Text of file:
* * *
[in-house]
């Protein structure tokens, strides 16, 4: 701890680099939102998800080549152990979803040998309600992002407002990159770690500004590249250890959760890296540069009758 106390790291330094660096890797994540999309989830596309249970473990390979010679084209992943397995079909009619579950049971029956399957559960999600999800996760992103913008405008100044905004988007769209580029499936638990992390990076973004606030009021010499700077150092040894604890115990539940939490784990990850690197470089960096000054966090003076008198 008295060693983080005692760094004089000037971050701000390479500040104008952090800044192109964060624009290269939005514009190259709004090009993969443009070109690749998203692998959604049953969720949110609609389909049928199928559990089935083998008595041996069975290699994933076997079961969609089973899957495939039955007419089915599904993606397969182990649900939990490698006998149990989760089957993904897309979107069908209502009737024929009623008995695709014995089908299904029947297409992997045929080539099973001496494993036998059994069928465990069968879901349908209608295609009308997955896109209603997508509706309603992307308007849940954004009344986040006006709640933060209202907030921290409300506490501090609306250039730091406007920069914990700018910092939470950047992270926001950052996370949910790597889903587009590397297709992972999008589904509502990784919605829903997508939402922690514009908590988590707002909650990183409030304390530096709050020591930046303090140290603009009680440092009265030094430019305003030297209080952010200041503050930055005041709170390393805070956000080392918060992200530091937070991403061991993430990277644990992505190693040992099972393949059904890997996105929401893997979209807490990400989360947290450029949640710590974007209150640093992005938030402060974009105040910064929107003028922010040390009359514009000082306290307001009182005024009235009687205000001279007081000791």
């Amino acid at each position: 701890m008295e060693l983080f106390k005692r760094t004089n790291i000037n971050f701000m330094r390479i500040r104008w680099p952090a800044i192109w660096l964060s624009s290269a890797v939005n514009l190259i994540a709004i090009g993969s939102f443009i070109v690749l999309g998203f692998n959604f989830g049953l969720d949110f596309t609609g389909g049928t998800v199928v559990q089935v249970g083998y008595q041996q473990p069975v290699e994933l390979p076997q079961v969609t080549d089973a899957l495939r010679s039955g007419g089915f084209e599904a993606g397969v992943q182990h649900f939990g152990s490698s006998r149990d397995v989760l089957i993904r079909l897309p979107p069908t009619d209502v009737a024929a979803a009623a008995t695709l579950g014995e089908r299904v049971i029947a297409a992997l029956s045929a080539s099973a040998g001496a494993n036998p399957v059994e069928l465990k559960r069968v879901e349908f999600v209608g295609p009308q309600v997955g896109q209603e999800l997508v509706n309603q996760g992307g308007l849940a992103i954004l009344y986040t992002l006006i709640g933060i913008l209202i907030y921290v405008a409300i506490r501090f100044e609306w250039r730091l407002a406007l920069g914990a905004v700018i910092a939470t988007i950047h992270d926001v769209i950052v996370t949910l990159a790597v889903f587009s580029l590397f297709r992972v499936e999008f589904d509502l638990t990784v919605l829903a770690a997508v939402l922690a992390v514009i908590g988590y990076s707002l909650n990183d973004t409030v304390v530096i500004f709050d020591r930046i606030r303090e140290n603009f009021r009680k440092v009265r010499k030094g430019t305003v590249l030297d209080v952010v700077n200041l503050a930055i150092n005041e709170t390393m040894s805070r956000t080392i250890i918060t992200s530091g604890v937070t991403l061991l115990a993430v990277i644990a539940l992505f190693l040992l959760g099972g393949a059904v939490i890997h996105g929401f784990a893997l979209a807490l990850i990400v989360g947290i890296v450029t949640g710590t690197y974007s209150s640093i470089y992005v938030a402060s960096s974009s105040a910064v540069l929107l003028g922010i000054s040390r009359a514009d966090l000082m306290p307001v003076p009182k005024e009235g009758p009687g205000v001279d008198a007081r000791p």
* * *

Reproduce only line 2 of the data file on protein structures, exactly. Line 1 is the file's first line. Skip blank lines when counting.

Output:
């Protein structure tokens, strides 16, 4: 701890680099939102998800080549152990979803040998309600992002407002990159770690500004590249250890959760890296540069009758 106390790291330094660096890797994540999309989830596309249970473990390979010679084209992943397995079909009619579950049971029956399957559960999600999800996760992103913008405008100044905004988007769209580029499936638990992390990076973004606030009021010499700077150092040894604890115990539940939490784990990850690197470089960096000054966090003076008198 008295060693983080005692760094004089000037971050701000390479500040104008952090800044192109964060624009290269939005514009190259709004090009993969443009070109690749998203692998959604049953969720949110609609389909049928199928559990089935083998008595041996069975290699994933076997079961969609089973899957495939039955007419089915599904993606397969182990649900939990490698006998149990989760089957993904897309979107069908209502009737024929009623008995695709014995089908299904029947297409992997045929080539099973001496494993036998059994069928465990069968879901349908209608295609009308997955896109209603997508509706309603992307308007849940954004009344986040006006709640933060209202907030921290409300506490501090609306250039730091406007920069914990700018910092939470950047992270926001950052996370949910790597889903587009590397297709992972999008589904509502990784919605829903997508939402922690514009908590988590707002909650990183409030304390530096709050020591930046303090140290603009009680440092009265030094430019305003030297209080952010200041503050930055005041709170390393805070956000080392918060992200530091937070991403061991993430990277644990992505190693040992099972393949059904890997996105929401893997979209807490990400989360947290450029949640710590974007209150640093992005938030402060974009105040910064929107003028922010040390009359514009000082306290307001009182005024009235009687205000001279007081000791």